The investigation found that Athena Capital Research used an algorithm to engage in a practice known as "marking the close," in which stocks are bought or sold near the end of the trading day to impact their closing price, a release said.
"The massive volumes of Athena's last-second trades allowed Athena to overwhelm the market's available liquidity and artificially push the market price—and therefore the closing price—in Athena's favor. Athena was acutely aware of the price impact of its algorithmic trading, calling it 'owning the game' in internal e-mails," the SEC wrote in a release.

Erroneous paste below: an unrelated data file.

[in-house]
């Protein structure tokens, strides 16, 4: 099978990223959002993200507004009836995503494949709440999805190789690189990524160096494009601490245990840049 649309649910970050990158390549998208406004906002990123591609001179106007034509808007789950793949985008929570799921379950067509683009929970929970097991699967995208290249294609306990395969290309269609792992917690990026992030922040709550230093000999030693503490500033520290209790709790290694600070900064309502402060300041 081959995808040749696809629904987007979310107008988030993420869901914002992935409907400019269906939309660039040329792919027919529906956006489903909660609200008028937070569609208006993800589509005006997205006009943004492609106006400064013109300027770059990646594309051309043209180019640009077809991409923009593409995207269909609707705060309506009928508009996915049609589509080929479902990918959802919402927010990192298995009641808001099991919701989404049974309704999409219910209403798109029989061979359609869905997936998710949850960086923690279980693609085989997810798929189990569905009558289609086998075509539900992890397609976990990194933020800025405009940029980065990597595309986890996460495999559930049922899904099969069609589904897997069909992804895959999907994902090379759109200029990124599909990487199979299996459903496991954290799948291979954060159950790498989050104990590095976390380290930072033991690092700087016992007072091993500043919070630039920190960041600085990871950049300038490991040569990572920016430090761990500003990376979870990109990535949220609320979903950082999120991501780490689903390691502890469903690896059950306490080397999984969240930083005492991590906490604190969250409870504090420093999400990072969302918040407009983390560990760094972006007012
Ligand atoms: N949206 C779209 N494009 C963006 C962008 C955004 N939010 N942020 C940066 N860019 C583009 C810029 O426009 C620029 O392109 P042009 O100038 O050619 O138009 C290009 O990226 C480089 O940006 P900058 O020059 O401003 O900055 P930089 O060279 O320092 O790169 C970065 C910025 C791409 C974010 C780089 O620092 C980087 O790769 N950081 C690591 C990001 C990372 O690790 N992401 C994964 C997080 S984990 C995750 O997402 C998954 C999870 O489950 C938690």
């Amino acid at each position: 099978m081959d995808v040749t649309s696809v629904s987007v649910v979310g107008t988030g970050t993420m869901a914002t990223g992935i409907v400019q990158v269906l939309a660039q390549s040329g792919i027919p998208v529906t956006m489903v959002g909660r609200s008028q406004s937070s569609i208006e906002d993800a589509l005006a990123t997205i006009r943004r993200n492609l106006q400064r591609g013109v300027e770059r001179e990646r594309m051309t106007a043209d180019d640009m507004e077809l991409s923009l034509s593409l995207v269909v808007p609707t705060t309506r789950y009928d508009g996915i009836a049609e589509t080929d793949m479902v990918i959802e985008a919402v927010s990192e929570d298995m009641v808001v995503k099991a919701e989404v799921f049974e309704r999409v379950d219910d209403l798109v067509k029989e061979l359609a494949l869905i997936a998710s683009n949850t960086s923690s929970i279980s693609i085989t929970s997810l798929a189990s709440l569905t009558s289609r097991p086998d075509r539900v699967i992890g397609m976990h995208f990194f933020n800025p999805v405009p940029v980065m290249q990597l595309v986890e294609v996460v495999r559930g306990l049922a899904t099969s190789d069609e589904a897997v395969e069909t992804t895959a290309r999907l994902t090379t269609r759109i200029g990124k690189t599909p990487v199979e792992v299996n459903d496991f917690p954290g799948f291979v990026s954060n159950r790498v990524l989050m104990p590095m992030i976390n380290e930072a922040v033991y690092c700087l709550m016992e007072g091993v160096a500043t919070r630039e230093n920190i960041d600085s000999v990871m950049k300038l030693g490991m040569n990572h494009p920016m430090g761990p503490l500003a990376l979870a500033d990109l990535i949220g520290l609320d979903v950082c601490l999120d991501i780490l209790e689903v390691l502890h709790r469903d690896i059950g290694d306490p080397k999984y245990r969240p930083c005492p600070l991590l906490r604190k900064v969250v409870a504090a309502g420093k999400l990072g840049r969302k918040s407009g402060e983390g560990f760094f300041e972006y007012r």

The SEC claims Athena developed strategies to dominate trade in the last few seconds of a trading day. These trades made up more than 70 percent of the volume of these stocks in the run-up to the close on the Nasdaq.
Without admitting or denying the findings, Athena has agreed to pay a $1 million penalty to settle the case, the SEC's first on high frequency trading manipulation.
The trading firm said in a release that it believed its trading activity "helped satisfy market demand for liquidity during a period of unprecedented demand for such liquidity." Athena added that it stopped running the trading strategy several years ago as those market needs diminished.